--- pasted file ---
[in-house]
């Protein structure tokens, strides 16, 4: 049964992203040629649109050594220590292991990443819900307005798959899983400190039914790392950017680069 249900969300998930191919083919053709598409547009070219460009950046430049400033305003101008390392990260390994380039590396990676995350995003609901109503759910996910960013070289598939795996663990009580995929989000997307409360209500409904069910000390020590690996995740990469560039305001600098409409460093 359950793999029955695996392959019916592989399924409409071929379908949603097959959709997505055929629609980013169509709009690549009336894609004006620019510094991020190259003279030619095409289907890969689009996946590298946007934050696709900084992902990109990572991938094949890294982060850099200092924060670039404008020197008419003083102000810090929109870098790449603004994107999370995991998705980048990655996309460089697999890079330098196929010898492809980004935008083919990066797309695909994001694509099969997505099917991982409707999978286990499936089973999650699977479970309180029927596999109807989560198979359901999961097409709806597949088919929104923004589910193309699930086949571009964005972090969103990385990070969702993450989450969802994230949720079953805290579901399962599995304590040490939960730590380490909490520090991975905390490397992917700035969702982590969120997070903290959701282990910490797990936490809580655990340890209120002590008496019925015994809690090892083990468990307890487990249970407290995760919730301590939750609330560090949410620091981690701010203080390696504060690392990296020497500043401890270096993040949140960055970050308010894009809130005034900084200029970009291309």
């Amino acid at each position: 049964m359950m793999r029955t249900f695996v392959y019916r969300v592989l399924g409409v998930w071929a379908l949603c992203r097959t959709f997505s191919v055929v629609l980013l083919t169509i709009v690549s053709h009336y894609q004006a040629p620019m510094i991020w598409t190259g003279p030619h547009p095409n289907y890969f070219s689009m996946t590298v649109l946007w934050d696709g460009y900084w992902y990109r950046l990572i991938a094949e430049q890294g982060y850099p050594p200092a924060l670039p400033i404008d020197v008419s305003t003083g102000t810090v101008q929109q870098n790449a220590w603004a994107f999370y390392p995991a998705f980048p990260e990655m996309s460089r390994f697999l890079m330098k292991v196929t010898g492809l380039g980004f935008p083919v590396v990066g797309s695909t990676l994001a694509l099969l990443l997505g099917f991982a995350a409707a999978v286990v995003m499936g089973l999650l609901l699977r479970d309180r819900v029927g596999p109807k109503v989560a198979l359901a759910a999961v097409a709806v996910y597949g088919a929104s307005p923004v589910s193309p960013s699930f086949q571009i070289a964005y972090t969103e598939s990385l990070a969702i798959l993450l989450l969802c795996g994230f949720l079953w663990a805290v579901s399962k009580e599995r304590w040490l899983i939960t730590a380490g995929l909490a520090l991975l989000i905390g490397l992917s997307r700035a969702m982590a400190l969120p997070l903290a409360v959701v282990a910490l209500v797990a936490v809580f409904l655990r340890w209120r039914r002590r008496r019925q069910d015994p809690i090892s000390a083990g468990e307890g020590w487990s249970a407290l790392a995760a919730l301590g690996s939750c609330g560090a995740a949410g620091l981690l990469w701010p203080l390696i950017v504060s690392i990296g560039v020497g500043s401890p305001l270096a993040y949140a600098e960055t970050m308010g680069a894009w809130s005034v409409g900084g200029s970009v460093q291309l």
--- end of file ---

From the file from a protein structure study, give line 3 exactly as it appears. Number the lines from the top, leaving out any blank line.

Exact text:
């Amino acid at each position: 049964m359950m793999r029955t249900f695996v392959y019916r969300v592989l399924g409409v998930w071929a379908l949603c992203r097959t959709f997505s191919v055929v629609l980013l083919t169509i709009v690549s053709h009336y894609q004006a040629p620019m510094i991020w598409t190259g003279p030619h547009p095409n289907y890969f070219s689009m996946t590298v649109l946007w934050d696709g460009y900084w992902y990109r950046l990572i991938a094949e430049q890294g982060y850099p050594p200092a924060l670039p400033i404008d020197v008419s305003t003083g102000t810090v101008q929109q870098n790449a220590w603004a994107f999370y390392p995991a998705f980048p990260e990655m996309s460089r390994f697999l890079m330098k292991v196929t010898g492809l380039g980004f935008p083919v590396v990066g797309s695909t990676l994001a694509l099969l990443l997505g099917f991982a995350a409707a999978v286990v995003m499936g089973l999650l609901l699977r479970d309180r819900v029927g596999p109807k109503v989560a198979l359901a759910a999961v097409a709806v996910y597949g088919a929104s307005p923004v589910s193309p960013s699930f086949q571009i070289a964005y972090t969103e598939s990385l990070a969702i798959l993450l989450l969802c795996g994230f949720l079953w663990a805290v579901s399962k009580e599995r304590w040490l899983i939960t730590a380490g995929l909490a520090l991975l989000i905390g490397l992917s997307r700035a969702m982590a400190l969120p997070l903290a409360v959701v282990a910490l209500v797990a936490v809580f409904l655990r340890w209120r039914r002590r008496r019925q069910d015994p809690i090892s000390a083990g468990e307890g020590w487990s249970a407290l790392a995760a919730l301590g690996s939750c609330g560090a995740a949410g620091l981690l990469w701010p203080l390696i950017v504060s690392i990296g560039v020497g500043s401890p305001l270096a993040y949140a600098e960055t970050m308010g680069a894009w809130s005034v409409g900084g200029s970009v460093q291309l």